And after that, Currier and crew took the barbecue on the road.  Wait!  What was that?  ON THE ROAD!!!???  Yep.  Currier packed up a van and headed down the coast, stopping at stores which also wanted to barbecue.

It all ended with the majors caving.  Legally, they had no leg to stand on and maybe you don’t know this, without legal the majors have nothing.  Most of the real music people had already left, fleeing like rats off a sinking ship.  Pretty much all that was left were lawyers and bean counters.  And that’s all there was except I left out a bunch of things about The Wherehouse, which had sued CEMA and made the whole thing front page news in the Trades.  And the whole raft of independent record stores who also raised holy hell.  I could fill a book and that kind of space, I don’t have.  Let us just say that it was a mess and one of the few in which the little guys won.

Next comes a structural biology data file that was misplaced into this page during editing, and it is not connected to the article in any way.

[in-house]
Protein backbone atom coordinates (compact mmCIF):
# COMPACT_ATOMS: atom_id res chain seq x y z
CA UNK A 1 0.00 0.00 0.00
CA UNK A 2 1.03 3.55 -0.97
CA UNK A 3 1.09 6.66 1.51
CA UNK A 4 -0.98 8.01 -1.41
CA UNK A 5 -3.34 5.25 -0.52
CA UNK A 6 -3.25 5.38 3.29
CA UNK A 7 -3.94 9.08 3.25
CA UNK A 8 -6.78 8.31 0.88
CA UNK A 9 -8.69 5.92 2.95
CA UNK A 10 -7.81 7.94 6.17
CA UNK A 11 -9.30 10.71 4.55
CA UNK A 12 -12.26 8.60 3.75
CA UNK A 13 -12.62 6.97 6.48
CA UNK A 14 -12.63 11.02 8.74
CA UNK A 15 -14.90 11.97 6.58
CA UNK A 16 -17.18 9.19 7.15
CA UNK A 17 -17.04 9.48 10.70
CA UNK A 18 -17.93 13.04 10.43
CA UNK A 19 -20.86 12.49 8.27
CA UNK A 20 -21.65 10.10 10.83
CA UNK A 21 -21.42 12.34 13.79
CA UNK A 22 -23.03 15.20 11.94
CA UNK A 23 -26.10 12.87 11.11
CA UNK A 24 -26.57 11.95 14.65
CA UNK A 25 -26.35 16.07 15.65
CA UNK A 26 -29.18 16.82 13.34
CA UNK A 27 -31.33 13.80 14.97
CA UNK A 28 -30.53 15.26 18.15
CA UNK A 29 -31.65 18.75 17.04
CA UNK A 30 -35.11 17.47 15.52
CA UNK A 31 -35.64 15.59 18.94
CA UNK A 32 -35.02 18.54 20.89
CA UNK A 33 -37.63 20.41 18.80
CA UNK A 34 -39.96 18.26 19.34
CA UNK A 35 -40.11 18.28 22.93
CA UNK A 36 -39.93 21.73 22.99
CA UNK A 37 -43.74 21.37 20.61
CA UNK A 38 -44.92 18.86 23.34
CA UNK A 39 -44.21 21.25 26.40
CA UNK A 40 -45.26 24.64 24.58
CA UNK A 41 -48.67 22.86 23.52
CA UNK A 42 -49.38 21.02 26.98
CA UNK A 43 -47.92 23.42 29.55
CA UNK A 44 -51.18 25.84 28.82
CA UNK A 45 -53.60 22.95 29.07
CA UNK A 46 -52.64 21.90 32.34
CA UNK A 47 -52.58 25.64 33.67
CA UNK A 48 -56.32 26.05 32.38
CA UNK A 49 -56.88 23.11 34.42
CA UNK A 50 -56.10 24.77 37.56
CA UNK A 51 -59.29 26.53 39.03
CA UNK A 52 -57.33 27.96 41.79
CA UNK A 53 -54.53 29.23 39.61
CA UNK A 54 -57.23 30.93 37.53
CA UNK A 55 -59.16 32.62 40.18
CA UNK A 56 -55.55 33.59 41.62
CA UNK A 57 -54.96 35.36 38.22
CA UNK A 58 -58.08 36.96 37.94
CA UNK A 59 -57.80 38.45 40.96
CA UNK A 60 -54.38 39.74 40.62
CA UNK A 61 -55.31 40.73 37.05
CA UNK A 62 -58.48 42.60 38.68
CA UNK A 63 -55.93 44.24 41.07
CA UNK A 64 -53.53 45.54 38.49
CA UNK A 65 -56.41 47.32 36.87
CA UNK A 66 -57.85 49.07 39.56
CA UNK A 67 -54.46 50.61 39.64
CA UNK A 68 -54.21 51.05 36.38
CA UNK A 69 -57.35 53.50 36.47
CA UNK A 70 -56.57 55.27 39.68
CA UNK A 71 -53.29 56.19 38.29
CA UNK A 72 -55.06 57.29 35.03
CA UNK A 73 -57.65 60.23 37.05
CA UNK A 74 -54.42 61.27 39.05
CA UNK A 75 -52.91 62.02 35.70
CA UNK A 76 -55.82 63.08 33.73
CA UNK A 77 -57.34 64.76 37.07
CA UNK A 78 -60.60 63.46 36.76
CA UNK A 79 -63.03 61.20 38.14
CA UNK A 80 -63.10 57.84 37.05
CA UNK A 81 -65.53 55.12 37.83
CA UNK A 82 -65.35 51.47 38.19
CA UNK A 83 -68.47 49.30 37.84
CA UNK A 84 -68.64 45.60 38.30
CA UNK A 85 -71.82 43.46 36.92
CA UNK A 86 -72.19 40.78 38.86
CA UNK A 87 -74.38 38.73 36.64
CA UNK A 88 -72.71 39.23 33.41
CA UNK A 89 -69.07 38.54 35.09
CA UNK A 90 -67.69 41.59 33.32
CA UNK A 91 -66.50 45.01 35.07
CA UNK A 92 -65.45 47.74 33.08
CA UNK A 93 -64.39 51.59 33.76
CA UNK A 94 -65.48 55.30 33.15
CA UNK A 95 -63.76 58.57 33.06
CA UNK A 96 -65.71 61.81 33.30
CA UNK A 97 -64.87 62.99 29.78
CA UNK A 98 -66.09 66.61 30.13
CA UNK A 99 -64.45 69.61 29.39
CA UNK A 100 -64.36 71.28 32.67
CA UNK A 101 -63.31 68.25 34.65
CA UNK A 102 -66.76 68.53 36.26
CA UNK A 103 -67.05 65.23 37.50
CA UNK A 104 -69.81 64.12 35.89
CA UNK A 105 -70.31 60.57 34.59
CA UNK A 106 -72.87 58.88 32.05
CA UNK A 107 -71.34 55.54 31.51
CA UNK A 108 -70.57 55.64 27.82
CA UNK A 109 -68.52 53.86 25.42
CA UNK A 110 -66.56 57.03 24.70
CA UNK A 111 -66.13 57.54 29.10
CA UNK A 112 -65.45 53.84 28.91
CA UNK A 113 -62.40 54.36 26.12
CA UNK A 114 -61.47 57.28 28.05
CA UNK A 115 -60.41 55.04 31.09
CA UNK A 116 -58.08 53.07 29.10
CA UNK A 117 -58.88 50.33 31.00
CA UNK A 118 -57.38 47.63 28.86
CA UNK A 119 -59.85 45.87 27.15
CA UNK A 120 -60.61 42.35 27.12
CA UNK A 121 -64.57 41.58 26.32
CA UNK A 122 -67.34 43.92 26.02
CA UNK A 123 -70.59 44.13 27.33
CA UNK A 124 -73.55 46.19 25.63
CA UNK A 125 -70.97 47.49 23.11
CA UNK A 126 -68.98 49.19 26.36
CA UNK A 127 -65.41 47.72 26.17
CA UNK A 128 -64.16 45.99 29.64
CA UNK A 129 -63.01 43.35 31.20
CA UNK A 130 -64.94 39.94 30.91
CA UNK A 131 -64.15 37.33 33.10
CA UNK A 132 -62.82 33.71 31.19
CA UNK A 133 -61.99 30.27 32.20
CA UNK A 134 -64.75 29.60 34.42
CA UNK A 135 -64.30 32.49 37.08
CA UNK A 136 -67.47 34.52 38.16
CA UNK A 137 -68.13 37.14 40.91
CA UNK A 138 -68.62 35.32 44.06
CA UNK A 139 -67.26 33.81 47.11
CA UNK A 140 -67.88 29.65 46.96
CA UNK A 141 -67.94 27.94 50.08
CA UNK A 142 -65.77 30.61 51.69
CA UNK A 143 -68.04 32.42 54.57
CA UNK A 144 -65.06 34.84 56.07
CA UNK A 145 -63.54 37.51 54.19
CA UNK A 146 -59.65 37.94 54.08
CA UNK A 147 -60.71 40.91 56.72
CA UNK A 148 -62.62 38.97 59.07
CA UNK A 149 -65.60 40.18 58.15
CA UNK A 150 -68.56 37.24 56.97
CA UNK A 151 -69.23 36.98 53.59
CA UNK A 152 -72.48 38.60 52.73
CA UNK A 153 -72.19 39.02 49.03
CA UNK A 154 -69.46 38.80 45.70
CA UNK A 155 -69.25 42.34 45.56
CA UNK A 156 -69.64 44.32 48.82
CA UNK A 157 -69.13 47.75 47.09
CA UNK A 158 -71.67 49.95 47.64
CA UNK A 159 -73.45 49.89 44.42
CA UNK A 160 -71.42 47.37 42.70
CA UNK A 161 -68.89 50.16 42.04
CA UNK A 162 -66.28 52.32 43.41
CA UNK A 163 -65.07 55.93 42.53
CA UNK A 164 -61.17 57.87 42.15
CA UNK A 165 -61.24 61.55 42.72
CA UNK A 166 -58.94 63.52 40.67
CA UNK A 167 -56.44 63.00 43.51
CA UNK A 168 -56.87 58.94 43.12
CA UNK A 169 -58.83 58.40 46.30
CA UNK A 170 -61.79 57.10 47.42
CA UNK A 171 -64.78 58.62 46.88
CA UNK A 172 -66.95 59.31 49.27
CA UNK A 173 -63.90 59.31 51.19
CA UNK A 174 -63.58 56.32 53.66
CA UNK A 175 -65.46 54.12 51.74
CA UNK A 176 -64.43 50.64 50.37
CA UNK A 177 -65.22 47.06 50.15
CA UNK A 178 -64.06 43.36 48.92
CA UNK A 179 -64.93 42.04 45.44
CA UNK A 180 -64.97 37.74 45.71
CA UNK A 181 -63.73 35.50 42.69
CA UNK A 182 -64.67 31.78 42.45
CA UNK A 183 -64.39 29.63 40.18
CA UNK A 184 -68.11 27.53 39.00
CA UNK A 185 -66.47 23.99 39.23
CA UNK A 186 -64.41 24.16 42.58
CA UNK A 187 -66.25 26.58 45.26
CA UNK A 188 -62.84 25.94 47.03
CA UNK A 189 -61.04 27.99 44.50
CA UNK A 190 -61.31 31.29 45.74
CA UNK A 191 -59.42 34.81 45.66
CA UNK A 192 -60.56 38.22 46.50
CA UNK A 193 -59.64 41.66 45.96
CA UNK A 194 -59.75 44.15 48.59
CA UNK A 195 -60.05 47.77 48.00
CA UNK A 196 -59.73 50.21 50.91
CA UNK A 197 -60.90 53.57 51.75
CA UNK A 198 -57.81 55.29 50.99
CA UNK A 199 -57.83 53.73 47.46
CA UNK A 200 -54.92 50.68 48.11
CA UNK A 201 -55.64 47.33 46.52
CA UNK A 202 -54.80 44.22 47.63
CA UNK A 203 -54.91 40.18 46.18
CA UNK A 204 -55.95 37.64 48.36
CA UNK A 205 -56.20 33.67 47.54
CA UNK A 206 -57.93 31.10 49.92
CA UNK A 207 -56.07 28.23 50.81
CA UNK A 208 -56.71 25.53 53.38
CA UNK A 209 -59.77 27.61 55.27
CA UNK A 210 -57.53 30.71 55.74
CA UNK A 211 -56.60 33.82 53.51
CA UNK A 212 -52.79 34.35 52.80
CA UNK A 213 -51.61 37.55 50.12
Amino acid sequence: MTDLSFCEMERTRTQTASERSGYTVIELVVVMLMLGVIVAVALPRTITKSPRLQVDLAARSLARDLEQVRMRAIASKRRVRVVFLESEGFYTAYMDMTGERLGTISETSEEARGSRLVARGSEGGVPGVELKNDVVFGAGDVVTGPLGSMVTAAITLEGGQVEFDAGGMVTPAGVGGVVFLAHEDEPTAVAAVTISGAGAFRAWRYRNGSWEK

Sorry you missed it?  Keep your eyes open.  There are other storms a-brewin’.  Over the 35-year limit on copyrights in music (Here come the majors again, trying to rewrite what isn’t in their favor).  Over digital sharing (You thought the issue was dead?  Think again, my friends.).  Over Internet and digital radio.  Over anything they can think of.  Hell, the majors are still chasing elementary school kids and their parents about illegal downloading.  Let’s face it.  Wherever there is money to be made, even if they do little to make it, the bastards will be there to pick up loose coins.  These days, though, I have confidence.  Those bastards are beatable.  The independent record stores proved it.  With luck, next time we might even be able to barbecue the bastards themselves.  Now, THAT I would drive hundreds of miles to see.

As for music…..